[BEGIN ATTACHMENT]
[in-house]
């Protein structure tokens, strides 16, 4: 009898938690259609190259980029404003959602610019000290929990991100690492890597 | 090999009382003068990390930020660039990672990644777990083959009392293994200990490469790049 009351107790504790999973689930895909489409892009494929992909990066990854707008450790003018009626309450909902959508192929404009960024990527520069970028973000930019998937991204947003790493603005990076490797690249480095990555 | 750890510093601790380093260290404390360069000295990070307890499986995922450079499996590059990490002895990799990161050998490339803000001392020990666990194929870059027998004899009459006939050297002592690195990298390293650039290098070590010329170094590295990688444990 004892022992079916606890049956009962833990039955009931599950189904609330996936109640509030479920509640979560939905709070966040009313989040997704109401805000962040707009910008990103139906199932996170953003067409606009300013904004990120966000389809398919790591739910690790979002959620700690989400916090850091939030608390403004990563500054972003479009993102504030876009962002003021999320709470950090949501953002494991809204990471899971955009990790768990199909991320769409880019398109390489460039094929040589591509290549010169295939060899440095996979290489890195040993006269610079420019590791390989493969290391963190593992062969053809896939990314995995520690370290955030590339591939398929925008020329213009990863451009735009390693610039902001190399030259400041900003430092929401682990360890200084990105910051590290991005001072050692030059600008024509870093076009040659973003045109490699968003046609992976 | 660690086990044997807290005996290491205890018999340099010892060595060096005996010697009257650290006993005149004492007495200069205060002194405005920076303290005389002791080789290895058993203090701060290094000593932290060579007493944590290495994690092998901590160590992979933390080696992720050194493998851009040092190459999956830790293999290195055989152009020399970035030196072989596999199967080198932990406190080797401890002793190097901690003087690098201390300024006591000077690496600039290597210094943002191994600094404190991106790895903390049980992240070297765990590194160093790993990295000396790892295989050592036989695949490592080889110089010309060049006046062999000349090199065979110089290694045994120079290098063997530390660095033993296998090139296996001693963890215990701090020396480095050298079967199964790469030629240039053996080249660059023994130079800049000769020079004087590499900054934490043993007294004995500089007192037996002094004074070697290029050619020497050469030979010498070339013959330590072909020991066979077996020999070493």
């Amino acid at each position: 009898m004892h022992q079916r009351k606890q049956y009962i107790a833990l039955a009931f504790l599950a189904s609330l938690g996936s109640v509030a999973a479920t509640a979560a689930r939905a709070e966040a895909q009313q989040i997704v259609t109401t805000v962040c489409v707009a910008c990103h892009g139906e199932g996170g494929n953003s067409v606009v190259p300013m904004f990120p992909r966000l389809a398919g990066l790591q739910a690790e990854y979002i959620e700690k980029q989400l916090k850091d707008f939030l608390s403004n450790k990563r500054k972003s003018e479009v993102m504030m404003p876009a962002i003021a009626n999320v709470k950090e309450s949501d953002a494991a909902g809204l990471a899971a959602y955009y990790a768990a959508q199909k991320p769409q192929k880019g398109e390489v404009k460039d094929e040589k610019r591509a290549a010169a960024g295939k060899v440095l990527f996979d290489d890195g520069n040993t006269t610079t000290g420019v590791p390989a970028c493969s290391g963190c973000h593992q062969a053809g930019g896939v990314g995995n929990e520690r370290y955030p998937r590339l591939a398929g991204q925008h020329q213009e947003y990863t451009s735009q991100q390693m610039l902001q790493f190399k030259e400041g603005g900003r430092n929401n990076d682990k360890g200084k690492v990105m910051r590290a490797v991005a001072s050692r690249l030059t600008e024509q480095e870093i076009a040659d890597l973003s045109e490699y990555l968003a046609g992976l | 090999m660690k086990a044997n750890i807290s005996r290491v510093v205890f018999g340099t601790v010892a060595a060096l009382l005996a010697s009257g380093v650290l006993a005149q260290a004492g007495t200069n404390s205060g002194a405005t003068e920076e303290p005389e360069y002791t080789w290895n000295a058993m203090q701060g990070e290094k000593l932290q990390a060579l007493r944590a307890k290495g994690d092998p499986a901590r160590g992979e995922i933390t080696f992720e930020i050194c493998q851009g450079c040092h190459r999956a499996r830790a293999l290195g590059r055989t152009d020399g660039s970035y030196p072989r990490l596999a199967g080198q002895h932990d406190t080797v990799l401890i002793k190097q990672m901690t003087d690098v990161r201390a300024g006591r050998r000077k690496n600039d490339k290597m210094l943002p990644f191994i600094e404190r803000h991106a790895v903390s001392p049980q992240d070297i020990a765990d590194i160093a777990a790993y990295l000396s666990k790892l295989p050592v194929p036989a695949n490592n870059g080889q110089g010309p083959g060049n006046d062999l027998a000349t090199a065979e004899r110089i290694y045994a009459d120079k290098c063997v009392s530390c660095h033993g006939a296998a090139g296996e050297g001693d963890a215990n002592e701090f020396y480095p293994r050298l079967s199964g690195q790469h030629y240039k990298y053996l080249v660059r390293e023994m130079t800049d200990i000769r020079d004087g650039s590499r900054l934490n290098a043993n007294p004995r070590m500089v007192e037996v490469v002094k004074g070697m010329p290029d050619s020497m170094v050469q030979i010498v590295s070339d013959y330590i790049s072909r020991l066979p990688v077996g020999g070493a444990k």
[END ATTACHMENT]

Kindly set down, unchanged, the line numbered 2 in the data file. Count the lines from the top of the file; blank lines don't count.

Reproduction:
């Protein structure tokens, strides 16, 4: 009898938690259609190259980029404003959602610019000290929990991100690492890597 | 090999009382003068990390930020660039990672990644777990083959009392293994200990490469790049 009351107790504790999973689930895909489409892009494929992909990066990854707008450790003018009626309450909902959508192929404009960024990527520069970028973000930019998937991204947003790493603005990076490797690249480095990555 | 750890510093601790380093260290404390360069000295990070307890499986995922450079499996590059990490002895990799990161050998490339803000001392020990666990194929870059027998004899009459006939050297002592690195990298390293650039290098070590010329170094590295990688444990 004892022992079916606890049956009962833990039955009931599950189904609330996936109640509030479920509640979560939905709070966040009313989040997704109401805000962040707009910008990103139906199932996170953003067409606009300013904004990120966000389809398919790591739910690790979002959620700690989400916090850091939030608390403004990563500054972003479009993102504030876009962002003021999320709470950090949501953002494991809204990471899971955009990790768990199909991320769409880019398109390489460039094929040589591509290549010169295939060899440095996979290489890195040993006269610079420019590791390989493969290391963190593992062969053809896939990314995995520690370290955030590339591939398929925008020329213009990863451009735009390693610039902001190399030259400041900003430092929401682990360890200084990105910051590290991005001072050692030059600008024509870093076009040659973003045109490699968003046609992976 | 660690086990044997807290005996290491205890018999340099010892060595060096005996010697009257650290006993005149004492007495200069205060002194405005920076303290005389002791080789290895058993203090701060290094000593932290060579007493944590290495994690092998901590160590992979933390080696992720050194493998851009040092190459999956830790293999290195055989152009020399970035030196072989596999199967080198932990406190080797401890002793190097901690003087690098201390300024006591000077690496600039290597210094943002191994600094404190991106790895903390049980992240070297765990590194160093790993990295000396790892295989050592036989695949490592080889110089010309060049006046062999000349090199065979110089290694045994120079290098063997530390660095033993296998090139296996001693963890215990701090020396480095050298079967199964790469030629240039053996080249660059023994130079800049000769020079004087590499900054934490043993007294004995500089007192037996002094004074070697290029050619020497050469030979010498070339013959330590072909020991066979077996020999070493």